"Three jobs." He took the handkerchief from her and went to the hall door, still dizzy and, now, feeling nausea.
"Good luck," Iran said.
"I didn't get anything from holding onto those handles," Rick said. "Mercer talked to me but it didn't help. He doesn't know any more than I do. He's just an old man climbing a hill to his death."
"Isn't that the revelation?"
Rick said, "I have that revelation already." He opened the hall door. "I'll see you later." Stepping out into the hall he shut the door after him. Conapt 3967-C, he reflected, reading it off the back of the contract. That's out in the suburbs; it's mostly abandoned, there. A good place to hide. Except : or the lights at night. That's what I'll be going by, he thought. The lights. Phototropic, like the death's head moth. And then after this, he thought, there won't be any more. I'll do something else, earn my living another way. These three are the last. Mercer is right; I have to get this over with. But, he thought, I don't think I can. Two andys together - this isn't a moral question, it's a practical question.
I probably can't retire them, he realized. Even if I try; I'm too tired and too much has happened today. Maybe Mercer knew this, he reflected. Maybe he foresaw everything that will happen.
But I know where I can get help, offered to me before but declined.
He reached the roof and a moment later sat in the darkness of his hovercar, dialing.
"Rosen Association," the answering-service girl said.
"Rachael Rosen," he said.
Rick grated, "Get me Rachael Rosen."
"Is Miss Rosen expecting - "
"I'm sure she is," he said. He waited.
Ten minutes later Rachael Rosen's small dark face appeared on the vidscreen. "Hello, Mr. Deckard."
"Are you busy right now or can I talk to you?" he said. "As you said earlier today." It did not seem like today; a generation had risen and declined since he had talked to her last. And all the weight, all the weariness of it, had recapitulated itself in his body; he felt the physical burden. Perhaps, he thought, because of the rock. With the handkerchief he dabbed at his still-bleeding ear,
"Your ear is cut," Rachael said. "What a shame."
Rick said, "Did you really think I wouldn't call you? As you said?"
"I told you," Rachael said, "that without me one of the Nexus-6s would get you before you got it."
"You were wrong."
"But you are calling. Anyhow. Do you want me to come down there to San Francisco?"
"Tonight," he said.
"Oh, it's too late. I'll come tomorrow; it's an hour trip."
"I have been told I have to get them tonight." He paused and then said, "Out of the original eight, three are left."
"You sound like you've had a just awful time."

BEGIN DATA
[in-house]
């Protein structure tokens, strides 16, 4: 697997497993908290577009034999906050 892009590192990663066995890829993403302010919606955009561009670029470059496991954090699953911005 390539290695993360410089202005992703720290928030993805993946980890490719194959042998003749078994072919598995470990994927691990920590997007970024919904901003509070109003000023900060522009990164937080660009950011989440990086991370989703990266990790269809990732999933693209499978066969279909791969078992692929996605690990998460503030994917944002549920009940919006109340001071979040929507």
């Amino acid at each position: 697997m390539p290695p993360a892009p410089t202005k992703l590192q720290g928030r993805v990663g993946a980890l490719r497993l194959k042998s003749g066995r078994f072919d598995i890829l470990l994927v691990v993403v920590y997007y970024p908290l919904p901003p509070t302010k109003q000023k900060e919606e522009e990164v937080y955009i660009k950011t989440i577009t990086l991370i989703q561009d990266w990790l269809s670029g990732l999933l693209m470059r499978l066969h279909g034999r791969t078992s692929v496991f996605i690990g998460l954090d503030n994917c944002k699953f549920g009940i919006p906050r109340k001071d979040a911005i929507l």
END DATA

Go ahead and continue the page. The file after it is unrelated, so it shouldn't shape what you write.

"If you don't fly down here tonight," he said, "I'll go after them alone and I won't be able to retire them. I just bought a goat," he added. "With the bounty money from the three I did get."
"You humans." Rachael laughed. "Goats smell terrible."
"Only male goats. I read it in the book of instructions that came with it."
"You really are tired," Rachael said. "You look dazed. Are you sure you know what you're doing, trying for three more Nexus-6s the same day? No one has ever retired six androids in one day."
"Franklin Powers," Rick said. "About a year ago, in Chicago. He retired seven."
"The obsolete McMillan Y-4 variety," Rachael said. "This is something else." She pondered. "Rick, I can't do it. I haven't even had dinner."
"I need you," he said. Otherwise I'm going to die, he said to himself. I know it; Mercer knew it; I think you know it, too. And I'm wasting my time appealing to you, he reflected. An android can't be appealed to; there's nothing in there to reach.
Rachael said, "I'm sorry, Rick, but I can't do it tonight. It'll have to be tomorrow."
"Android vengeance," Rick said.
"Because I tripped you up on the Voigt-Kampff scale."
"Do you think that?" Wide-eyed, she said, "Really?"
"Good-by," he said, and started to hang up.
"Listen," Rachael said rapidly. "You're not using your head."
"It seems that way to you because you Nexus-6 types are cleverer than humans."
"No, I really don't understand," Rachael sighed. "I can tell that you don't want to do this job tonight - maybe not at all. Are you sure you want me to make it possible for you to retire the three remaining androids? Or do you want me to persuade you not to try?"
"Come down here," he said, "and we'll rent a hotel room."
"Something I heard today," he said hoarsely. "About situations involving human men and android women. Come down here to San Francisco tonight and I'll give up on the remaining andys. We'll do something else."
She eyed him, then abruptly said, "Okay, I'll fly down. Where should I meet you?"
"At the St. Francis. It's the only halfway decent hotel still in operation in the Bay Area."
"And you won't do anything until I get there."
"I'll sit in the hotel room," he said, "and watch Buster Friendly on TV. His guest for the last three days has been Amanda Werner. I like her; I could watch her the rest of my life. She has breasts that smile." He hung up, then, and sat for a time, his mind vacant. At last the cold of the car roused him; he switched on the ignition key and a moment later headed in the direction of downtown San Francisco. And the St. Francis Hotel.